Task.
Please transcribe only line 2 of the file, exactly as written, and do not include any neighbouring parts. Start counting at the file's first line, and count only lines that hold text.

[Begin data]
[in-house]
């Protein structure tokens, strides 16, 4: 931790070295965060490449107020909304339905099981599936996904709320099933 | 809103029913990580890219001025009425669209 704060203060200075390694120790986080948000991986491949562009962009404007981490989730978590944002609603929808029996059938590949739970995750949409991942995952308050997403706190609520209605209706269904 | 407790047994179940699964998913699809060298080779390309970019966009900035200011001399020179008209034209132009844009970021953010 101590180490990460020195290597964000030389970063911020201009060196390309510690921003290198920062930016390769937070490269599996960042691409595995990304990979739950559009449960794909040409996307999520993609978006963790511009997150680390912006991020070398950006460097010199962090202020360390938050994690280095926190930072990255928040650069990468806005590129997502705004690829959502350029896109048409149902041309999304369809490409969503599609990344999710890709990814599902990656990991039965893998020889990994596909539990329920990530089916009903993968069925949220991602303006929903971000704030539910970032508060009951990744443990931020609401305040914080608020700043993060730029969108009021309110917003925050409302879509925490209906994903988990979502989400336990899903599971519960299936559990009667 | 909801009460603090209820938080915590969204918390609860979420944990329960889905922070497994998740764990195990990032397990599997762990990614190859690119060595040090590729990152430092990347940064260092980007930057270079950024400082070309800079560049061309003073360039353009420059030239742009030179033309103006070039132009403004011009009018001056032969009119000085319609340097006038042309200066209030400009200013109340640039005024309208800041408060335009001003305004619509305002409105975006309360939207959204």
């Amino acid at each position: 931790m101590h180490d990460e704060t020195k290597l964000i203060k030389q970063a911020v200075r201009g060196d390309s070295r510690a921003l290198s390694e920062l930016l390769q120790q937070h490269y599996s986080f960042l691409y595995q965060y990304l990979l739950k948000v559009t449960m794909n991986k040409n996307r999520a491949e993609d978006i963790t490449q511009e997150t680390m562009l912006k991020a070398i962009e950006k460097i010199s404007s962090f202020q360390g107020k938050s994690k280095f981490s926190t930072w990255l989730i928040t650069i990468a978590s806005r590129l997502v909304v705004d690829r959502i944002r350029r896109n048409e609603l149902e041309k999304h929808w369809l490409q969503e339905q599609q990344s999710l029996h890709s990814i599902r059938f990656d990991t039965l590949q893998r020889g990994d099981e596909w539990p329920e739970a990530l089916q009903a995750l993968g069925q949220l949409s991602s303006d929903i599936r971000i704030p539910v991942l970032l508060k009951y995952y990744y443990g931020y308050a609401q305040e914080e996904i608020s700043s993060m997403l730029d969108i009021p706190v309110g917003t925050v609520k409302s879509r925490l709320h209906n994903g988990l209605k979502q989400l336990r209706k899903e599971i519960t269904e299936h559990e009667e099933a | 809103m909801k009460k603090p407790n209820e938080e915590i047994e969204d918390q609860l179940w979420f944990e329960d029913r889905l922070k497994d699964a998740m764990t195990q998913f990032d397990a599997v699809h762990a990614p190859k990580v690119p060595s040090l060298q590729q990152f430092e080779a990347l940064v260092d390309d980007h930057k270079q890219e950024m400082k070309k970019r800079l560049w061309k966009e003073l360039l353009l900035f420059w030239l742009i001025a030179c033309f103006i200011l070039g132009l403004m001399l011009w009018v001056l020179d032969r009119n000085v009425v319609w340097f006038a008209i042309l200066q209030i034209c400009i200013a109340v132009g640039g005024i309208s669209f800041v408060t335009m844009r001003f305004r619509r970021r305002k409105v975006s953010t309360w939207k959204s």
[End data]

């Protein structure tokens, strides 16, 4: 931790070295965060490449107020909304339905099981599936996904709320099933 | 809103029913990580890219001025009425669209 704060203060200075390694120790986080948000991986491949562009962009404007981490989730978590944002609603929808029996059938590949739970995750949409991942995952308050997403706190609520209605209706269904 | 407790047994179940699964998913699809060298080779390309970019966009900035200011001399020179008209034209132009844009970021953010 101590180490990460020195290597964000030389970063911020201009060196390309510690921003290198920062930016390769937070490269599996960042691409595995990304990979739950559009449960794909040409996307999520993609978006963790511009997150680390912006991020070398950006460097010199962090202020360390938050994690280095926190930072990255928040650069990468806005590129997502705004690829959502350029896109048409149902041309999304369809490409969503599609990344999710890709990814599902990656990991039965893998020889990994596909539990329920990530089916009903993968069925949220991602303006929903971000704030539910970032508060009951990744443990931020609401305040914080608020700043993060730029969108009021309110917003925050409302879509925490209906994903988990979502989400336990899903599971519960299936559990009667 | 909801009460603090209820938080915590969204918390609860979420944990329960889905922070497994998740764990195990990032397990599997762990990614190859690119060595040090590729990152430092990347940064260092980007930057270079950024400082070309800079560049061309003073360039353009420059030239742009030179033309103006070039132009403004011009009018001056032969009119000085319609340097006038042309200066209030400009200013109340640039005024309208800041408060335009001003305004619509305002409105975006309360939207959204």